the djb way



The daemontools package gives you a set of tools to build, start, run, log and control daemons, otherwise known as services.

The services you run with the help of daemontools are defined by simple "run" scripts. In fact, the daemontools "run" scripts are actually named run, installed into specific locations. The conventional path to a service "run" script is simply:


The elements of this path are:

monitored by svscan, the root directory for all active daemontools services
a directory for the particular service named myservice
the "run" script used to run the service myservice

The "run" script itself execs the desired service, and may be as simple as:

# myservice/run
exec myservice

exec is used to run myservice, so that the shell process is replaced by myservice. Otherwise, the only other requirement for a daemontools service is that it run in the foreground.

It is customary to add logging to a service. Logging is itself a service, and is also installed with a "run" script, following this naming convention:


The additional elements of this path are:

a subdirectory in myservice named "log"
the "run" script used for running a logger for the service myservice

Whenever a logging service is found for a service, daemontools automatically connects the standard output from the service "run" script to the standard input of the logging "run" script. The logging run script for myservice may be as simple as:

# myservice/log/run
exec multilog t /var/multilog/myservice

Here the daemontools multilog utility is used to capture the output from myservice, timestamp it, and write it to a set of automatically rotated log files in the directory /var/multilog/myservice.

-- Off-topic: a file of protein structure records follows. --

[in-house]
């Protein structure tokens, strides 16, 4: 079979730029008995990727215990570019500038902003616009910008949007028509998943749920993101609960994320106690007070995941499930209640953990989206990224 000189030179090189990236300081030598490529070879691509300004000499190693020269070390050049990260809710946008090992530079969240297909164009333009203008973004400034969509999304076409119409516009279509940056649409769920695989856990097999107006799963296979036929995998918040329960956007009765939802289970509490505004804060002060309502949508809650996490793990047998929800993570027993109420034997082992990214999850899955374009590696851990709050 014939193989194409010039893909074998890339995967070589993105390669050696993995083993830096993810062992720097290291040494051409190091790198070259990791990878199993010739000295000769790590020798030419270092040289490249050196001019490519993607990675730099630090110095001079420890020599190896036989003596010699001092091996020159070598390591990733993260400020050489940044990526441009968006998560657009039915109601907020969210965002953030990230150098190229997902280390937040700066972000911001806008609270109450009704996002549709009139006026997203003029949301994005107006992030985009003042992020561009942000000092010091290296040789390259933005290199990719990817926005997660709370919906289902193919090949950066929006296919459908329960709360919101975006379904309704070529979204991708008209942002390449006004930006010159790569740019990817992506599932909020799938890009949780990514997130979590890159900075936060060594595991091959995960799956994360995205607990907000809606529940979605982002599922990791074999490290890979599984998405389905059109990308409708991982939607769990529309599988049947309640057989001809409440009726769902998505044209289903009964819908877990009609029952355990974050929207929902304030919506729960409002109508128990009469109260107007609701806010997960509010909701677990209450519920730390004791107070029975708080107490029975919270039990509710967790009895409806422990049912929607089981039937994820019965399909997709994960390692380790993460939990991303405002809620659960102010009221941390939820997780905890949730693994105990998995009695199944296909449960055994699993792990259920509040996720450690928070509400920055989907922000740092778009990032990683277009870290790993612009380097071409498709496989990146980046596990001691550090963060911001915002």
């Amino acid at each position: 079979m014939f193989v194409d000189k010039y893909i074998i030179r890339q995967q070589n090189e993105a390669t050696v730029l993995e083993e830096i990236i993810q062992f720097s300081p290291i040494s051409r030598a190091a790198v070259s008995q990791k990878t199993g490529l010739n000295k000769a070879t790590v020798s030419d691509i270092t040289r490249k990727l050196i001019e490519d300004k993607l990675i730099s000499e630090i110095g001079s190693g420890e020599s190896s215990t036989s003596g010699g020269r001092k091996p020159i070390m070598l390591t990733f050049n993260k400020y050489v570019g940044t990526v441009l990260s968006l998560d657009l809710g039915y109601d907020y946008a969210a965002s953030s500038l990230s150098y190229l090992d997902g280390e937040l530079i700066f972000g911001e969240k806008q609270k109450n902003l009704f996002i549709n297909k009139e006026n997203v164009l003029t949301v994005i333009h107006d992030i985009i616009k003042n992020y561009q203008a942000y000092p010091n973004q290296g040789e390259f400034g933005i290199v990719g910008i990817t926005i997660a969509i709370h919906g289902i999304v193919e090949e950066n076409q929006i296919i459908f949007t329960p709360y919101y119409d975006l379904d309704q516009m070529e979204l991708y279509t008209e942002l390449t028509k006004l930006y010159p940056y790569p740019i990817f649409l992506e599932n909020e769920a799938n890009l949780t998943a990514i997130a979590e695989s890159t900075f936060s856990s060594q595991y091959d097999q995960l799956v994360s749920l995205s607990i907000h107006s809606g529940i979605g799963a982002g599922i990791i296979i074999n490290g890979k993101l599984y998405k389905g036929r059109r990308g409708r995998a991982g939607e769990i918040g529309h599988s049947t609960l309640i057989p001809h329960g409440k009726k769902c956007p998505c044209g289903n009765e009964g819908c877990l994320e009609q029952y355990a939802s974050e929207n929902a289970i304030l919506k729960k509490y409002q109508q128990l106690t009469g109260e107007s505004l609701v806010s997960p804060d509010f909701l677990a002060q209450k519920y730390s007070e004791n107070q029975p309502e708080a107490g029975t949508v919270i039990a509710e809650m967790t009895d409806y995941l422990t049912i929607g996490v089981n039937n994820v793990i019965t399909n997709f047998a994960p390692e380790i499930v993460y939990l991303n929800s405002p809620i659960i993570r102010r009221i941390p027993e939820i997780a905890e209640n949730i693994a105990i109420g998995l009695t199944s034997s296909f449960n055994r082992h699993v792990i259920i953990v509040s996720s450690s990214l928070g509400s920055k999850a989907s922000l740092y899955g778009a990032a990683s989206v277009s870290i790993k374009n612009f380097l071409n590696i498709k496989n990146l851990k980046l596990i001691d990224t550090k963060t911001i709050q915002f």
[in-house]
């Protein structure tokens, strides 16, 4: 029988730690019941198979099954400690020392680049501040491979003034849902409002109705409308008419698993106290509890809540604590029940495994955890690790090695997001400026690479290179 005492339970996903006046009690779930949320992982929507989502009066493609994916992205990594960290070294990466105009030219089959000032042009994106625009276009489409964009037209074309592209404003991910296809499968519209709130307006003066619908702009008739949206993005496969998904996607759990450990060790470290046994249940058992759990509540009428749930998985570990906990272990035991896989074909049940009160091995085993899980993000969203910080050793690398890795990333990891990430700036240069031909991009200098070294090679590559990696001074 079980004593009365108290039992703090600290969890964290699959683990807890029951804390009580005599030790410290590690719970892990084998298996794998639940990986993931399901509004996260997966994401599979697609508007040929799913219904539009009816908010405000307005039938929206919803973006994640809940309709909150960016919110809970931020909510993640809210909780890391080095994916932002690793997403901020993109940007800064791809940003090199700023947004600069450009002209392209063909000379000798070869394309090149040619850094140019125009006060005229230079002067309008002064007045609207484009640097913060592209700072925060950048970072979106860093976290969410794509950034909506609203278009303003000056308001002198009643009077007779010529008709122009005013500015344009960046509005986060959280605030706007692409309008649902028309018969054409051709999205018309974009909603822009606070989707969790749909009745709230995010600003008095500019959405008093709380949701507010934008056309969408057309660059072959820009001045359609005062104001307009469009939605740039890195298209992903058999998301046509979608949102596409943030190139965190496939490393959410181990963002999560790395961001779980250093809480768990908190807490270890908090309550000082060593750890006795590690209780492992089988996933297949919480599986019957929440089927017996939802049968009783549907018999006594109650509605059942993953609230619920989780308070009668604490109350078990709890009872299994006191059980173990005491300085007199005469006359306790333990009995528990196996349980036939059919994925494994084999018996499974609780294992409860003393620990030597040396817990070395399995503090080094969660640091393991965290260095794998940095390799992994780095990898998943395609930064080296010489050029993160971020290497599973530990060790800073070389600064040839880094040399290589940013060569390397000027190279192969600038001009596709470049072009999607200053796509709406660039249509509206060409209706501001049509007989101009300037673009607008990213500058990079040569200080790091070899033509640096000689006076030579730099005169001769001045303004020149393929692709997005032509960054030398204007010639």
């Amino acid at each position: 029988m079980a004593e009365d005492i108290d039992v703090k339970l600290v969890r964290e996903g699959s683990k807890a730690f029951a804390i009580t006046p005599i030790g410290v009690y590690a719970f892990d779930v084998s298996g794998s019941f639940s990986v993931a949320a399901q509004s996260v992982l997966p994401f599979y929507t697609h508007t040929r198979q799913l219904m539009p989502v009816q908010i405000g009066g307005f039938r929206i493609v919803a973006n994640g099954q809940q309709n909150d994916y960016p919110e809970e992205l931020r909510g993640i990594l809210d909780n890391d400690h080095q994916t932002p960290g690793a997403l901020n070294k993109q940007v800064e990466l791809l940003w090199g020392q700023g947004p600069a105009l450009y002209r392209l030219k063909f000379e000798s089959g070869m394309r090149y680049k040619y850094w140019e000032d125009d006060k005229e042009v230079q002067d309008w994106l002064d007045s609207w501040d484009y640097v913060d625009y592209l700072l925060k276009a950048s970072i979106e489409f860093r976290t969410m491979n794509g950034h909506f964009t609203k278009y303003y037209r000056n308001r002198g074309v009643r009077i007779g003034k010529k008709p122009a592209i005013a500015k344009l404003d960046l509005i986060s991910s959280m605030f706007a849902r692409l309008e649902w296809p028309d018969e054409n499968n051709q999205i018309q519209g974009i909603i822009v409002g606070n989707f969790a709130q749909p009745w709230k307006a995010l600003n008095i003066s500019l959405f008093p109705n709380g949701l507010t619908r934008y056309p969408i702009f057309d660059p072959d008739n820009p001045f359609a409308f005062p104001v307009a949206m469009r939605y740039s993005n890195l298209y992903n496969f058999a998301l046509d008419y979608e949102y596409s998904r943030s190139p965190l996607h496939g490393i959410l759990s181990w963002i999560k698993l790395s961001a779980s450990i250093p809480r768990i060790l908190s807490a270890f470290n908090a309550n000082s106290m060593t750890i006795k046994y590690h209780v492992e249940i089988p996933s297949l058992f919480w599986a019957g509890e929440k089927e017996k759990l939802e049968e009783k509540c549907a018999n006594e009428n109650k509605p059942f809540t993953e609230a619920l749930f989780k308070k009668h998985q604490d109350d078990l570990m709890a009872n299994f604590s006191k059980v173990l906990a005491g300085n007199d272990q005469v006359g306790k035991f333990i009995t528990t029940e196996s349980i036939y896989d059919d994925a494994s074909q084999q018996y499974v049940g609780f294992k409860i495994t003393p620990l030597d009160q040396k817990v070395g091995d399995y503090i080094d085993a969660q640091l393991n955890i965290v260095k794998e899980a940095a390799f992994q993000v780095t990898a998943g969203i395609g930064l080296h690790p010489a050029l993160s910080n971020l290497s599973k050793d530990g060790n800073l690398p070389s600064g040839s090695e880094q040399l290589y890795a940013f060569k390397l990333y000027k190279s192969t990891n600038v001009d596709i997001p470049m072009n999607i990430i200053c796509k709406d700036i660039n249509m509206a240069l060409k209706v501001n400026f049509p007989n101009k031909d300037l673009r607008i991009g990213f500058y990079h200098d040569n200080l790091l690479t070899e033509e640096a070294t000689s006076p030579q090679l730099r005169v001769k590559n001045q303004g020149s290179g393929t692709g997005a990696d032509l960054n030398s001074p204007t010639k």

We will see a lot of "run" scripts along the djb way, and describe them in more detail. For now we only want to illustrate the essential simplicity of daemontools. Just install a couple of "run" scripts:


And your service is good to go.

To properly install and manage services in practice, we do introduce a slight complication to this scheme: the installation of myservice into /service is really performed via symbolic link, pointing to the true location of the myservice definition elsewhere on the system.

In this documentation we use /var/svc.d as the standard base directory for all daemontools services defined for a system. So the "run" scripts and configuration files for myservice will actually reside in:


Activating myservice is then a symlink away:

# ln -s  /var/svc.d/myservice  /service/myservice

A directory listing of /service will then show (output truncated):

$ ls -ld /service/*
/service/myservice -> /var/svc.d/myservice

The symlink makes the "run" scripts visible under /service as before, where svscan will find them:


And your service is good to go.

Of course, all of this will become clearer as you work through the tutorial and begin to install a few services on your own.

For now, let's recap the utilities installed with daemontools, categorized by purpose:

utilities for running services:
supervise supervise a single service
svcan supervise a directory of services
svscanboot start svscan on the /service directory
utilities for checking services:
svok exit 0 if supervise running a service
svstat print readable status report for a service
utility for controlling services:
svc control/signal a service
utilities for logging services:
multilog log a service
readproctitle logging to ps
utilities for building "run" scripts:
envdir setup environmental variables
envuidgid setup for privelege control
setuidgid privelege control
softlimit resource control
"hacks" and other utilities for run scripts:
fghack try to keep a program in the foreground
pgrphack run a program in a separate process group
setlock set a file lock while running a program
TAI timestamp utilities:
tai64n apply tai timestamp to each line of input
tai64nlocal convert tai timestamp to readable format

This may seem like a lot, and it is: there is a lot of power here.

Fortunately, you will be able to access this power as you go along, mastering the use of daemontools as your familiarity with services and "run" scripts grows. Because every service we describe will always follow this simple daemontools paradigm:


Ready for more? Check out the "blabbyd" tutorial to get started.

Copyright © 2003, 2004, Wayne Marshall.
All rights reserved.

Last edit 2004.10.04, wcm.